Frickey’s accused killers plead not guilty in dragging death
NEW ORLEANS (WVUE) - It was an emotional Wednesday morning for friends and family of Linda Frickey, 73, who was dragged to death in Mid City nearly two months ago.
For the first time, Frickey’s loved ones laid eyes on the four juveniles accused of murder in their initial court appearance.
All four issued a plea of not guilty to second-degree murder charges.
Last week, the Orleans Parish District Attorney announced the accused killers would be tried as adults because the sentencing limits in the juvenile system were not enough for a crime of this magnitude.
“Four or five years is just not enough,” D.A. Jason Williams said. “The juvenile sentencing limits would be inadequate to ensure that these young people are appropriately held accountable for taking a life.”
“Definitely glad to be in criminal court. Glad we are going into an adult court because this is too heinous,” Frickey’s sister, Jinny Lynn-Griffin said outside of the courthouse.
Frickey’s family and friends sat just a few feet away from John Honore, Briniyah Baker, Lenyra Theophile, and Mar’qel Curtis.
The teens are accused of carjacking Frickey on Bienville Street in broad daylight on March 21, dragging her several blocks while she was tangled in her seatbelt to the point where her arm was severed from her body.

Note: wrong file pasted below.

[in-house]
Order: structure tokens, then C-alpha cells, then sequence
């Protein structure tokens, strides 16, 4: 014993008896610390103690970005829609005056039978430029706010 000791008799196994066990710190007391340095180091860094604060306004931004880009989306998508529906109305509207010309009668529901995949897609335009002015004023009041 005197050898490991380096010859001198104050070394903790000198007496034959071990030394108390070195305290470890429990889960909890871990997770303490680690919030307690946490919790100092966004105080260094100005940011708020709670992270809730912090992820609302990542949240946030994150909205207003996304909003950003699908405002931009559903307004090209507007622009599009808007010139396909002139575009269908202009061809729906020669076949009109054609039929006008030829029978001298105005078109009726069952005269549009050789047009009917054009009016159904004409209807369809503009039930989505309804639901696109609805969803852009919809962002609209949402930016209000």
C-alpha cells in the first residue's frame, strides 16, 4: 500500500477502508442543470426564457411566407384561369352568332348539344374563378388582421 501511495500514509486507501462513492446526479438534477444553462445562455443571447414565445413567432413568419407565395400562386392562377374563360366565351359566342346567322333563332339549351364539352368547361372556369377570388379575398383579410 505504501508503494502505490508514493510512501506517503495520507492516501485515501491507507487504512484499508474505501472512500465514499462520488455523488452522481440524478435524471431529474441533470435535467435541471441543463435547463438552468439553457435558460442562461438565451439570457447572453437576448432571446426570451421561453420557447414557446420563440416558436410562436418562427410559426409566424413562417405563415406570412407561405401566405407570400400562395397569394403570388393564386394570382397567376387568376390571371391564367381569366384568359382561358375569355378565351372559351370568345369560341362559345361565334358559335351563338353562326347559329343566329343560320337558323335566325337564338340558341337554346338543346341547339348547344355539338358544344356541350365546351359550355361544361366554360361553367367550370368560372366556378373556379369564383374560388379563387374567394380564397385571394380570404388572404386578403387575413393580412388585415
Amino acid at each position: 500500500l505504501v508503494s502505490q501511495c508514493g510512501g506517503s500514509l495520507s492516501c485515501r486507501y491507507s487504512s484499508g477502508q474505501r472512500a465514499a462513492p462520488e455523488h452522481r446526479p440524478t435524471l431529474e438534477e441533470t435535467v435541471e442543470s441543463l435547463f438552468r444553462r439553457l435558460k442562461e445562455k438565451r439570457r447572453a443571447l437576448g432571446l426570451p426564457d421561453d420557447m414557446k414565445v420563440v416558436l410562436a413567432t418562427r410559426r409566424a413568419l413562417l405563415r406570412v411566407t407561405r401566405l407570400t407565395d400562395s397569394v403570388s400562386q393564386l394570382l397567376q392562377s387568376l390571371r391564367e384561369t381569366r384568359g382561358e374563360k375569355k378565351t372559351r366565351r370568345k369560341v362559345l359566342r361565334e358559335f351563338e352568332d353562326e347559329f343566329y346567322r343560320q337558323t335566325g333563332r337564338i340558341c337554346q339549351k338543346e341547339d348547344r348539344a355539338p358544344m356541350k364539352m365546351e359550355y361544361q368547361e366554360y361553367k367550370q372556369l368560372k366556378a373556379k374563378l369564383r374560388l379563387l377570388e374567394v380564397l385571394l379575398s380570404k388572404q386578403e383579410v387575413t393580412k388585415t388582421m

“This was one of the most violent carjackings we’ve ever seen; these young people dragged Mrs. Frickey, severing her arm as they all fled the scene in her car. Today’s grand jury decision to indict these young people for Second Degree Murder is fair and ensures they are appropriately held accountable,” Williams said in a statement.
Much of the gruesome killing was caught on camera.
“The issue is going to be what was in these kids’ minds?” legal analyst Joe Raspanti says. “The only place where there’s going to be wiggle room is ‘oh we didn’t intend to kill her’ and maybe they’ll land on a manslaughter or possible negligent homicide as verdicts that the jury can pick.”
Bond for each of the accused will remain at $1 million while they await trial.
“I am mad now,” Griffin said. “I was mad when I saw them. They killed my sister and they say not guilty.”
If convicted, all four will face mandatory life sentences in prison with the possibility for parole after 25 years.
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